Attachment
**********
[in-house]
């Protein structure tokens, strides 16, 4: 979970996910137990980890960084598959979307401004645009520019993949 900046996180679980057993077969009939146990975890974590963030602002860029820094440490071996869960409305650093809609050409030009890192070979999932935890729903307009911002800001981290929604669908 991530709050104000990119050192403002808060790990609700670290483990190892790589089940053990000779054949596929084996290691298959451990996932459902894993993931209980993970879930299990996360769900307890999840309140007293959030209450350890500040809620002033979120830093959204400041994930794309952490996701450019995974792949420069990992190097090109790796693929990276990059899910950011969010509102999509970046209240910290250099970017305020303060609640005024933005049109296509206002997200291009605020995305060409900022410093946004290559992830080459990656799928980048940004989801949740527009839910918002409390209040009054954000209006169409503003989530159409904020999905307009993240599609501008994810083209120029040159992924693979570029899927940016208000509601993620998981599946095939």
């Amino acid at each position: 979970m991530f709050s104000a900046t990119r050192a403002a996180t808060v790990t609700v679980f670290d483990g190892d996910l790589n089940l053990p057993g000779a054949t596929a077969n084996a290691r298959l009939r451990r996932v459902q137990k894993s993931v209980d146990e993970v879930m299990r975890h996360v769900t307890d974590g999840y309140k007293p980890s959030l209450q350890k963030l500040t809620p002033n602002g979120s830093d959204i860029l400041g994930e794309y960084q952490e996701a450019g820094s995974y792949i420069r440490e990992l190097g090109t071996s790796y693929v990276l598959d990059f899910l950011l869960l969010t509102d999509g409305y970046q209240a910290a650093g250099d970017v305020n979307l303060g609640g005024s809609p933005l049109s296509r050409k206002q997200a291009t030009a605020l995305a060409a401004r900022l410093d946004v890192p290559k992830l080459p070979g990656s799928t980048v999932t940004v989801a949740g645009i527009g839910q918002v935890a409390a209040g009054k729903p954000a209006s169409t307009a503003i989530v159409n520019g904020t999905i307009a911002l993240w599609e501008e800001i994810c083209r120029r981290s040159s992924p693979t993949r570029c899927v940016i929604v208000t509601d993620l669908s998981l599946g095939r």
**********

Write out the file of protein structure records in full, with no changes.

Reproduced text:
[in-house]
């Protein structure tokens, strides 16, 4: 979970996910137990980890960084598959979307401004645009520019993949 900046996180679980057993077969009939146990975890974590963030602002860029820094440490071996869960409305650093809609050409030009890192070979999932935890729903307009911002800001981290929604669908 991530709050104000990119050192403002808060790990609700670290483990190892790589089940053990000779054949596929084996290691298959451990996932459902894993993931209980993970879930299990996360769900307890999840309140007293959030209450350890500040809620002033979120830093959204400041994930794309952490996701450019995974792949420069990992190097090109790796693929990276990059899910950011969010509102999509970046209240910290250099970017305020303060609640005024933005049109296509206002997200291009605020995305060409900022410093946004290559992830080459990656799928980048940004989801949740527009839910918002409390209040009054954000209006169409503003989530159409904020999905307009993240599609501008994810083209120029040159992924693979570029899927940016208000509601993620998981599946095939």
């Amino acid at each position: 979970m991530f709050s104000a900046t990119r050192a403002a996180t808060v790990t609700v679980f670290d483990g190892d996910l790589n089940l053990p057993g000779a054949t596929a077969n084996a290691r298959l009939r451990r996932v459902q137990k894993s993931v209980d146990e993970v879930m299990r975890h996360v769900t307890d974590g999840y309140k007293p980890s959030l209450q350890k963030l500040t809620p002033n602002g979120s830093d959204i860029l400041g994930e794309y960084q952490e996701a450019g820094s995974y792949i420069r440490e990992l190097g090109t071996s790796y693929v990276l598959d990059f899910l950011l869960l969010t509102d999509g409305y970046q209240a910290a650093g250099d970017v305020n979307l303060g609640g005024s809609p933005l049109s296509r050409k206002q997200a291009t030009a605020l995305a060409a401004r900022l410093d946004v890192p290559k992830l080459p070979g990656s799928t980048v999932t940004v989801a949740g645009i527009g839910q918002v935890a409390a209040g009054k729903p954000a209006s169409t307009a503003i989530v159409n520019g904020t999905i307009a911002l993240w599609e501008e800001i994810c083209r120029r981290s040159s992924p693979t993949r570029c899927v940016i929604v208000t509601d993620l669908s998981l599946g095939r």